WWII ship has family ties for visitors, guides

Tuesday, June 24, 2003

When the U.S. Navy launched the LST-325 in 1943, the military probably didn't know how much the warship would come to mean to many American families. When it docked in Cape Girardeau Friday, both those giving and taking tours of the ship shared family ties to its history.

More than 1,700 people a day stepped aboard. Crew member Lee Adams gave a history lesson to many of them, taking groups through the narrow passages. By midafternoon Monday, his cracking voice inspired one visitor to offer him a handful of throat lozenges.

But Adams, 23, doesn't mind the strain on his voice because working on the ship is about paying tribute to his 80-year-old grandfather, Marion Adams, who served on the LST-491 during World War II.

The LST-325 was acquired by the USS Ship Memorial Inc., an organization of veterans devoted to restoring and preserving such ships.

"It was important to him that this ship be brought back to service and he wanted to be involved in any way he could," Adams said.

Since his grandfather couldn't do the labor necessary to repair the ship and take it on tour, several family members volunteered to do it for him. Adams, who earned a degree in agriculture education from Ohio State University in December, spent several school breaks working on the ship while it was docked in Mobile, Ala.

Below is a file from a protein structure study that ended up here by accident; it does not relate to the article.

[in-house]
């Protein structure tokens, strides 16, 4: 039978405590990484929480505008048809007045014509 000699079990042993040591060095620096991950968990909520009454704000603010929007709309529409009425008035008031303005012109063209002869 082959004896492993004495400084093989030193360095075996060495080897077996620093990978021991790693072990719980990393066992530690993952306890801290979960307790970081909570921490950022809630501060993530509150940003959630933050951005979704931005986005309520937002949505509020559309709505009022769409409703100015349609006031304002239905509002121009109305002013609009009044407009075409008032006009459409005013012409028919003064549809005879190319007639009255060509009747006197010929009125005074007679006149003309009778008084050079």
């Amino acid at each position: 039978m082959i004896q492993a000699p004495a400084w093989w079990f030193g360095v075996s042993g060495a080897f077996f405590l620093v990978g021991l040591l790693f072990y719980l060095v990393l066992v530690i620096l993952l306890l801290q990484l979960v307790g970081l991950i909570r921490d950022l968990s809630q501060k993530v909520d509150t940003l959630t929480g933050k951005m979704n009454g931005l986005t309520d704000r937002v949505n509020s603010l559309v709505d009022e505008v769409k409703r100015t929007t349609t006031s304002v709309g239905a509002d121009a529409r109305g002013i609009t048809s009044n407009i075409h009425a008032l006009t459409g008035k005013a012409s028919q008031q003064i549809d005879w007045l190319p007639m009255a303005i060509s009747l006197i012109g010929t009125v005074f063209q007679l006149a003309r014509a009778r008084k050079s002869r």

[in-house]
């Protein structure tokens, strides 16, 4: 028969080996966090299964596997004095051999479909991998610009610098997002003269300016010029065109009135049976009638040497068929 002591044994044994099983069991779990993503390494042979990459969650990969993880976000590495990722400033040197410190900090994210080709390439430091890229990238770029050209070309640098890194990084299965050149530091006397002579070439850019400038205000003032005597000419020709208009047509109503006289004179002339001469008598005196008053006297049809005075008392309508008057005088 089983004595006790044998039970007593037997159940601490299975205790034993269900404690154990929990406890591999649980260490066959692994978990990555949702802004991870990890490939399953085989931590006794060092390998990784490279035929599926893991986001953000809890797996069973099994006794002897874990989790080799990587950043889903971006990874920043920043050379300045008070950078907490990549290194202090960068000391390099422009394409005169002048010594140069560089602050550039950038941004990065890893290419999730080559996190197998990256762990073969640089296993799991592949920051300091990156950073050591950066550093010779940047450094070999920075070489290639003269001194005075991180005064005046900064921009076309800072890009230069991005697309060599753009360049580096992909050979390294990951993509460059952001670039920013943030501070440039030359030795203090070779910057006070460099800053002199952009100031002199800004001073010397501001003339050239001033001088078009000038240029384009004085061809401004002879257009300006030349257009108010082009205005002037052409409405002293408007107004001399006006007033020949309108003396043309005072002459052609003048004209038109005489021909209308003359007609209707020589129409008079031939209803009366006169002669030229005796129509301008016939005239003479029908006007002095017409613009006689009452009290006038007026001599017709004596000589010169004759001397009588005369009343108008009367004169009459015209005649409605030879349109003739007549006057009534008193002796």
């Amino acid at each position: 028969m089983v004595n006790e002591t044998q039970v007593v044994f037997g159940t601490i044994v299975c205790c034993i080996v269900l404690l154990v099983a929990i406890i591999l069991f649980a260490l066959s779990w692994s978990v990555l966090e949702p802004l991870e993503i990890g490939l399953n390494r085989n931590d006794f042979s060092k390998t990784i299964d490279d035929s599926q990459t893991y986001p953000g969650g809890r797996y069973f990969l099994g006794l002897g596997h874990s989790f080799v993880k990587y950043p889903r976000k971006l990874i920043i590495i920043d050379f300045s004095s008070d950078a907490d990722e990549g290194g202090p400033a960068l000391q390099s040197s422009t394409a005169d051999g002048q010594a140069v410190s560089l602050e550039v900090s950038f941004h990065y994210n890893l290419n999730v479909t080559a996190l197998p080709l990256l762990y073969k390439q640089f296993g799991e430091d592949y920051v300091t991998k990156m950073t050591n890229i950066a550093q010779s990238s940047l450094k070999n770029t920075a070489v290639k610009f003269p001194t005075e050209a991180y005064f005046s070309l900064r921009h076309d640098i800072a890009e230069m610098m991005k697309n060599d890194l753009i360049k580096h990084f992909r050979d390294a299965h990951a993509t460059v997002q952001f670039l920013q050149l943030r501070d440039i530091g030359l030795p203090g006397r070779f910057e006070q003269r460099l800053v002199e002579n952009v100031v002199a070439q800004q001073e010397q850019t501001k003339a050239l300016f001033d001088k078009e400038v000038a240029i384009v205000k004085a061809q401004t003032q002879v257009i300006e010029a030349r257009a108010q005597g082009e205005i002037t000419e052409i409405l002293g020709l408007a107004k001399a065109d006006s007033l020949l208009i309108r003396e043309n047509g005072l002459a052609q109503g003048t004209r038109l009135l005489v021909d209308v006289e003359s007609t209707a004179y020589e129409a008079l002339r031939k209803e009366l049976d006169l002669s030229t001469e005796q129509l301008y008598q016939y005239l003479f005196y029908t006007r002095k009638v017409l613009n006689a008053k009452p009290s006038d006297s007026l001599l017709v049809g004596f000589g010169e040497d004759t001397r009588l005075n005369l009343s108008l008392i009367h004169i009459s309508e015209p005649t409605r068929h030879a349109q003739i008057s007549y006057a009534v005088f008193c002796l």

More relatives to man ship

Adams is currently serving aboard with an uncle and cousin. He'll be joined in St. Louis this week by another cousin and a brother. The trip means a great deal to the more than 33 men on the crew, he said.

"I'm paying $20 a day to be here," Adams said. "It's pretty obvious that all the guys working on the ship really want to be here."

For 56-year-old Lois McFadden of Cape Girardeau, Monday's tour made her feel as if she had her late father back, even if only for the afternoon.

"I'd never seen one of these ships before, so it was really touching to see what he had talked about in his stories," she said.

Her father, Albert Klein, was shot in Africa while serving in the U.S. Army during World War II. He was transported to a military hospital ship by an LST. Though her father lived many years afterward, McFadden found seeing the ship's infirmary the most poignant part of the tour.

"My dad may have been on that bed right there," she said. "As far as I'm concerned, he was."

For Bob Roloff of Cape Girardeau, seeing the tight living quarters surprised him.

"My dad was in the Navy and was on a ship similar to this one," Roloff said. "He was 6 foot 3 inches, and so it was interesting to me that he even fit on one of these ships."

Memories flood back

Ship Capt. Robert Jornlin said the visitor reaction has been tremendous and the crowds keep coming.

"I don't think we're going to get everybody through the ship that wants to see it," he said.

Those crowds support the ship's expenses through donations, with $70,000 raised in a little over two years, he said.

Seeing the reactions of the veterans, especially of those who served on similar ships, is satisfying, he said.

"When they take the tour, they recognize their old duty stations and it all comes back to them," he said. "They're so grateful to be aboard because they get back their memories. It was a big part of their lives that sticks with them."


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